just as long as you're not one of those americans whose ancestors were actually english, but insist they're part irish or scottish due to embarassment
Since English is the principal language in America, there's no getting away from it, is there?
I still think he made that up.
My great grandfather came to Scotland from Ireland at the age of 14 in 1914. I'm proud I have Irish ancestry, but first and foremost I'm Scottish.
I think it's brilliant to know where you came from and to know your family history (we've been able to take my mum's family tree back to the early 1700's), but that shouldn't change who you are now.
I guess I can see the history being interesting, like Miss Chicken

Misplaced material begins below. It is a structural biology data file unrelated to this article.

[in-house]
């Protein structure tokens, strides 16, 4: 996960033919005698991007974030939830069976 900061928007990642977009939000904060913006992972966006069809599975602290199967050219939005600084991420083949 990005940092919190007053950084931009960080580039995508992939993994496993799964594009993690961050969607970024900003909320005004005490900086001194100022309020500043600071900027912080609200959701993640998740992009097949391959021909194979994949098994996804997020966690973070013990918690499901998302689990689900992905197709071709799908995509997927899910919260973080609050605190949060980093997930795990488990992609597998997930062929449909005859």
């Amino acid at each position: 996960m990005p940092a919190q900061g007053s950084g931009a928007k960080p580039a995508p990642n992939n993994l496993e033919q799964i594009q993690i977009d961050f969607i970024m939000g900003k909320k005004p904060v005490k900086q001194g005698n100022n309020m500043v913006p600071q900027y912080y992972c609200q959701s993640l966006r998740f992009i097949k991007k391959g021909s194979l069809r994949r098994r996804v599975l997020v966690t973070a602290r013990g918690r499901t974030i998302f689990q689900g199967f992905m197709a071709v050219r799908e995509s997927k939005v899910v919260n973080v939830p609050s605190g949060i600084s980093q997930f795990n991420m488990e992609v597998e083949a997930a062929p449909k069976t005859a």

's example. I just don't understand the desire for roots and connections that people seem to have. I do know a little bit about my ancestry. Basically, my mom's side is a bunch of Indians with a Norwegian chick thrown in somewhere a few generations back, and my dad's side is a bunch of white, Western European descended Cajuns with an Indian chick thrown in somewhere a few generations back. My aunt is really into genealogy, and traced my dad's side of the family back to 1590, and while the name of the ancestor was somewhat hilarious (Barbara Fricken-Schmidt), I didn't really have any sense of connection to any of it. People tend to speak about their distant ancestry with such ownership, but why someone who's great-great-great-great grandmother was Irish (or Greek or Spanish or whatever) want to take ownership of that? -- it's not like they know what it's like to actually be a part of that culture.
Maybe it's just something I'll never understand. I barely identify with the culture I was raised in!